REFERENCE LIST. . . . . . . . . . . . . . . . . . . . . . . . . . . . . . . . . . . . . . . . . . . . . . . . LEGAL ACTS. . . . . . . . . . . . . . . . . . . . . . . . . . . . . . . . . . . . . . . . . . . . . . . . . . . . . APPENDIX 1. Example of a title page. . . . . . . . . . . . . . . . . . . . . . . . . . . . . . . . . . APPENDIX 2. Examples of work structure . . . . . . . . . . . . . . . . . . . . . . . . . . . . . . APPENDIX 3. Abbreviations of Estonian legal acts and judgements . . . . . . . . . .
65 67 68 69 70
I. TYPES OF STUDENT WORKS An Essay (Fr. Essai â€“ an attempt) is a short literary work which focuses on one specific issue, is written in free form and represents the subjective opinion of the student. An essay does not require providing scientific proof for your claims; using source materials, references and reference lists is also not mandatory (unless the lecturer or curriculum demands it). Creative thinking and clearly presented views of the author are the central elements of an essay. An essay could be the precondition to passing a course. The length of the work depends on the requirements of the curriculum or on the agreement with the lecturer, an essay usually has 5-10 pages of main text. A table of contents is not used. The work is submitted as a single copy in a binder or stapled. The essay is graded by the lecturer, not subject to reviewing (unless specifically prescribed by the curriculum).
A Report (Latin referre â€“ to present, to announce) is a short overview of an issue (marginal (henceforth mrg) 36 ff.) or the result of carried out research. Composing a report mainly relies on written sources and all the format requirements therein. An overview report describes an issue and provides different approaches derived from written sources without adding the authorâ€™s own comments. In a research report, the author provides his or her own opinion on the issue at hand or the analyses as well as assesses the opinions found in other works on the topic. The purpose of writing reports is to provide the students with experience in working with scientific literature as well as to improve their skills in expressing opinions. The length of the work is determined by the curriculum or in agreement with the lecturer, usually 10-12 pages of main text (from introduction to summary), in exceptional cases the length could be 5-6 pages, if the work focuses on one specific primary source without using any additional literature. A report requires both a table of contents as well as a reference list. The report is submitted as a single copy in a binder or a spiral binder, with permission from the lecturer or, if it derives from the curriculum, the work can also be submitted simply stapled or via electronic means. The report is graded by the lecturer, is not subject to reviewing or oral defence (but it is possible that the curriculum prescribes presenting the report in a seminar or providing an opposition to the work of a co-student).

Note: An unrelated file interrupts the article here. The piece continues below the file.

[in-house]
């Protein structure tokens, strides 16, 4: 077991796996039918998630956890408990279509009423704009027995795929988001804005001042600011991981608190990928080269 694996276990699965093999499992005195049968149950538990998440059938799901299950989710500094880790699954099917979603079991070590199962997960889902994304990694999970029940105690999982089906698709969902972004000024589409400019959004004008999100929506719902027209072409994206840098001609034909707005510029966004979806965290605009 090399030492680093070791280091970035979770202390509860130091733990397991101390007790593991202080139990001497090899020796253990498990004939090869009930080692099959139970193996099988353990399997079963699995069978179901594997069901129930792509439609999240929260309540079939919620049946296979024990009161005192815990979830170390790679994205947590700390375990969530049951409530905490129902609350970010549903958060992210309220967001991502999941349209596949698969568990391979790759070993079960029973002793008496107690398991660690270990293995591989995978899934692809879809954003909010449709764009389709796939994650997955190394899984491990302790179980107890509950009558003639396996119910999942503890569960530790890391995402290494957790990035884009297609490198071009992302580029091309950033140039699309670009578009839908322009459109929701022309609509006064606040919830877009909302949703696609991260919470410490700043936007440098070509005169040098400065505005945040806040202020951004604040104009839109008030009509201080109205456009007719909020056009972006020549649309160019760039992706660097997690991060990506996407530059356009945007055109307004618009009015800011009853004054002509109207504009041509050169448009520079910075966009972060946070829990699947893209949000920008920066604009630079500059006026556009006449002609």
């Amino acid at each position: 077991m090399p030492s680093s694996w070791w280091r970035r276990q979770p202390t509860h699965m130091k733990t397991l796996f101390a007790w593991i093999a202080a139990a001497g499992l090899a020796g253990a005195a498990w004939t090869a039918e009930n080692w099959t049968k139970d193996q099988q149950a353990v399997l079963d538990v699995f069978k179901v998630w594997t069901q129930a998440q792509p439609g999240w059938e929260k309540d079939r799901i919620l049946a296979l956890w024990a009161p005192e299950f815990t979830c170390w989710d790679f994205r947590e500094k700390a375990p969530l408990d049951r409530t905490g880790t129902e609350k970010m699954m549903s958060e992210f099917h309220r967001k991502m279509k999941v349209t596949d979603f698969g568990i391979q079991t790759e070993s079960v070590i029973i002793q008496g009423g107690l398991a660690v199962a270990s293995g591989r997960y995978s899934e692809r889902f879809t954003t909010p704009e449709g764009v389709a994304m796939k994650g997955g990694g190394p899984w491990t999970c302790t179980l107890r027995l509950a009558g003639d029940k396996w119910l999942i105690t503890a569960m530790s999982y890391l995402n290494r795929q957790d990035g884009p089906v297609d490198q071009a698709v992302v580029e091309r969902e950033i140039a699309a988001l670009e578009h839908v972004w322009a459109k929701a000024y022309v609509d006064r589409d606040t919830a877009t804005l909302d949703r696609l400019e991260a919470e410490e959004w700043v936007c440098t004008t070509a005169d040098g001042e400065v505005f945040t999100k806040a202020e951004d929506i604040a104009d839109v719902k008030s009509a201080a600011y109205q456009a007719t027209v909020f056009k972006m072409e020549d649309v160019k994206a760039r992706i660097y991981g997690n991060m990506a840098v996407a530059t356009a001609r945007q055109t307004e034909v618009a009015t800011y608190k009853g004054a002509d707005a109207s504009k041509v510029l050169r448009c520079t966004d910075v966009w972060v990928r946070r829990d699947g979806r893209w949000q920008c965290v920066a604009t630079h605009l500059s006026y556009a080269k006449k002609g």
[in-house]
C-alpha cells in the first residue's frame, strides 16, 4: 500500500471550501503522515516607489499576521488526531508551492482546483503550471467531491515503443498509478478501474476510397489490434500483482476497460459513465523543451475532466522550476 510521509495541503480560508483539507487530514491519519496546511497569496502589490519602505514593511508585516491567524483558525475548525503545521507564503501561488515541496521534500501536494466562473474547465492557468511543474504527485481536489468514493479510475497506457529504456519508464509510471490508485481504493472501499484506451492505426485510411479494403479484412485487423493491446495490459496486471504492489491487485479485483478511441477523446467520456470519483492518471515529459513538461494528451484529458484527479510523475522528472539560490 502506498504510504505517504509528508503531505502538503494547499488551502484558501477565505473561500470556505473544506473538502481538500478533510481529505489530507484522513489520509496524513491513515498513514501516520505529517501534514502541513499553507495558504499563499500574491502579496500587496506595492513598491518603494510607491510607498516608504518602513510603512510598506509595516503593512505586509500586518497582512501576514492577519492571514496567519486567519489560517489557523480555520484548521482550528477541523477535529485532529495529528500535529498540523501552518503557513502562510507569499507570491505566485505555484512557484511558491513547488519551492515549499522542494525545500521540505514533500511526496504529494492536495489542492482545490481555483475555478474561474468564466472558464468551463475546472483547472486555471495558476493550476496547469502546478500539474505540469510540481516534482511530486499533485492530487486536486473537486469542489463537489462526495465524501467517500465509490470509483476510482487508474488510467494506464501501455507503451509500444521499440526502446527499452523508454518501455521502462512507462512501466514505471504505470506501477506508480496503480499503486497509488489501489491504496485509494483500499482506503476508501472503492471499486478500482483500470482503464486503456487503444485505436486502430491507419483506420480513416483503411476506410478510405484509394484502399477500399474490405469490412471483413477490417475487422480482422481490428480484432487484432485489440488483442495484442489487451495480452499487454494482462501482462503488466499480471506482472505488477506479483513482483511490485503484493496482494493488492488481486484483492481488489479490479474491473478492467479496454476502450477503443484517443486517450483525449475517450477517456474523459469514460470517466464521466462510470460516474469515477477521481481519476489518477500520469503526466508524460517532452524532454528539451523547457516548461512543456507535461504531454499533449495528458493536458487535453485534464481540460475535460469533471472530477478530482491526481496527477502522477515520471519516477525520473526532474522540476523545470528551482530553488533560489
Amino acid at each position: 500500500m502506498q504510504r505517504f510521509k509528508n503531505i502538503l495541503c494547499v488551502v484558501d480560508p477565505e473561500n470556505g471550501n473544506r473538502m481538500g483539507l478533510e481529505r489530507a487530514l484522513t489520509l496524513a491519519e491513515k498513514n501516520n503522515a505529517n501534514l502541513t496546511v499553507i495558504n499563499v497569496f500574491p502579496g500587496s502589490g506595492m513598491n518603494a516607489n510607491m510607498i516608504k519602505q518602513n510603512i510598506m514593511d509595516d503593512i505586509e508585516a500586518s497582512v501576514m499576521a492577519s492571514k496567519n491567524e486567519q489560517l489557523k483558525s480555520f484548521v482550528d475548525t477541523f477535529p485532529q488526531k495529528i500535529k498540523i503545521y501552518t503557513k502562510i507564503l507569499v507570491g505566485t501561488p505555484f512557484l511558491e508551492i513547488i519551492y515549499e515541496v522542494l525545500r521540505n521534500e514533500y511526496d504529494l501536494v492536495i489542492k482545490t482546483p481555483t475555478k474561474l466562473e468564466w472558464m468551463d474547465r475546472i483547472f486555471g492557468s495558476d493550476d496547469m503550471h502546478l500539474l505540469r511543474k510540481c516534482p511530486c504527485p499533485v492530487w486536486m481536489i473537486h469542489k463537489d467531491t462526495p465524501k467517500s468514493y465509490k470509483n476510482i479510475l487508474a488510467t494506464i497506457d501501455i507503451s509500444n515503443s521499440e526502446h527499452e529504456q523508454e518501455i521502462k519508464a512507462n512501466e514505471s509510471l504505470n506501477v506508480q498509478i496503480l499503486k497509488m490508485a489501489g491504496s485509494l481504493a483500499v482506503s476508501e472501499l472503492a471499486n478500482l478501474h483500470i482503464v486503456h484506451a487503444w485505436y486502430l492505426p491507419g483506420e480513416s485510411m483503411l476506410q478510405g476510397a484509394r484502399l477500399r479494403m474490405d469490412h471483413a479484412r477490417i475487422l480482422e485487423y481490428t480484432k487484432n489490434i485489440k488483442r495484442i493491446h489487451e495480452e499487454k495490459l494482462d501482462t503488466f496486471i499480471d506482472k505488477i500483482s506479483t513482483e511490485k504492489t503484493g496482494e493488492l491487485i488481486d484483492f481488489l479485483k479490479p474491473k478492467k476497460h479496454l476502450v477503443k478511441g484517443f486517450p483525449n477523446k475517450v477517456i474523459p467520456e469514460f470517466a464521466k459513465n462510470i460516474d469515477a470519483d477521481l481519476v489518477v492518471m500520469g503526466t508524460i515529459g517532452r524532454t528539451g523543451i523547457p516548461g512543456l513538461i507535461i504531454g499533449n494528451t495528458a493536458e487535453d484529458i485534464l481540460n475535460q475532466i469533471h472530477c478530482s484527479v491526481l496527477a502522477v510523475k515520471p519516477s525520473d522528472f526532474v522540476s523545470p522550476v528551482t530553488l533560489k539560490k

A Research Paper consists of 3 credits worth of independent work and is a paper written on a topic chosen by the student under the guidance of a supervising lecturer, in which the student presents the results of his or her empirical or theoretical research in accordance with the standards applicable to scientific works. The author
I. Types of student works
has to maintain a scientific approach, be able to critically analyse used sources and apply the principle format requirements of scientific works. The research paper has to provide the student with the skills necessary for conducting future academic research as well as how to properly format it. The paper is mainly based on analysing different opinions found in academic literature or studying empirical materials, e.g. crime statistics or case-law, as well as on clear argumentation and analysis as regards how to solve the issues covered in the paper. The length of a research paper is 20-25 pages of main text, including the introduction and summary. The paper is submitted in a binder or a spiral binder as a single copy. During his or her bachelor’s studies, the student must submit two compulsory research papers (I and II), which are written during the second and third year of studies, respectively. The research papers are subject to oral presentation (defence) and will be assessed by the department’s examination committee. 4
A master’s thesis is the independent research of the author, in which the latter arrives at an academic solution to a chosen topic. The master’s thesis is written under the guidance of a school of law supervisor and the thesis needs to demonstrate the ability of the student to independently apply scientific methodology in order to solve issues in a specific field. The views presented in the work have to be well-argued with reliable results and well-rooted in theoretical literature, because this is the only way to solve the issue discussed in the thesis and arrive at new academic knowledge. The master’s thesis comprises 30 credits worth of independent work and is written at a length of 60-70 pages of main text (including the introduction and summary). The thesis is submitted as a single hardcover copy along with the final version in its electronic form. The department will add the supervising school of law member’s opinion (form available online) and secures the reviewing of the work. The thesis is subject to oral defence, assessed by the department’s examination committee.1